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Old measures, or simply measures, were a group of dances performed at ceremonial and festive occasions in Early Modern Britain. Some of the dances included in the measures were the pavane and the almain, and dances such as the galliard and the courante are also mentioned as accompanying or following the traditional measures. One must be wary when one encounters 16th- and 17th-century references to measure or measures, as a measure could refer to a bar, or generically to dancing, as well as to this specific group of dances.

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  • Old measures
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  • Old measures, or simply measures, were a group of dances performed at ceremonial and festive occasions in Early Modern Britain. Some of the dances included in the measures were the pavane and the almain, and dances such as the galliard and the courante are also mentioned as accompanying or following the traditional measures. One must be wary when one encounters 16th- and 17th-century references to measure or measures, as a measure could refer to a bar, or generically to dancing, as well as to this specific group of dances.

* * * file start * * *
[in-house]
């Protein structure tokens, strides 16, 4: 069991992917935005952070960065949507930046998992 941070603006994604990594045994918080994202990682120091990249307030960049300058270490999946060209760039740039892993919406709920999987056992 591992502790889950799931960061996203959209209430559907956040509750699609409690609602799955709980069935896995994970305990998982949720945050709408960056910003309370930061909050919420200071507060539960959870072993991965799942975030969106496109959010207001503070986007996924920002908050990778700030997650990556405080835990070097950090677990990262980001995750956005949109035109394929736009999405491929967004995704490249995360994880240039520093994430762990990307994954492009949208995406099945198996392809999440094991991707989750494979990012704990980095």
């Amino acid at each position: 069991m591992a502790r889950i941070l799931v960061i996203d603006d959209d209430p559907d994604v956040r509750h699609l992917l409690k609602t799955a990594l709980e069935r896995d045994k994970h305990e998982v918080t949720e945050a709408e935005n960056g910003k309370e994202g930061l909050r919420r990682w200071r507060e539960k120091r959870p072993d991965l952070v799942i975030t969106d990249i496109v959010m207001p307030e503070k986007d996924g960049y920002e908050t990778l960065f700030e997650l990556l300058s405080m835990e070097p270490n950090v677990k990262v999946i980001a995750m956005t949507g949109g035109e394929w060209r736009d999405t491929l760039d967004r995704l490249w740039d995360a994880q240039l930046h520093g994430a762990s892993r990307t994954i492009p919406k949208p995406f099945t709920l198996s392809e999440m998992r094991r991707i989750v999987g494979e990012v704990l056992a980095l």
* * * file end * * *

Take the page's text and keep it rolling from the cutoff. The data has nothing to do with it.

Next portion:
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  • Old measures, or simply measures, were a group of dances performed at ceremonial and festive occasions in Early Modern Britain. Some of the dances included in the measures were the pavane and the almain, and dances such as the galliard and the courante are also mentioned as accompanying or following the traditional measures. The measures are associated with the Inns of Court, the English law schools, as most of the extant sources have been found among the papers of lawyers and law students at the Inns. They are also mentioned in Shakespeare plays such as As You Like It (Act V, scene 4), Richard II (Act III, scene 4), Richard III (Act I, scene 1) and Much Ado About Nothing (Act II, Scene 1). One must be wary when one encounters 16th- and 17th-century references to measure or measures, as a measure could refer to a bar, or generically to dancing, as well as to this specific group of dances.
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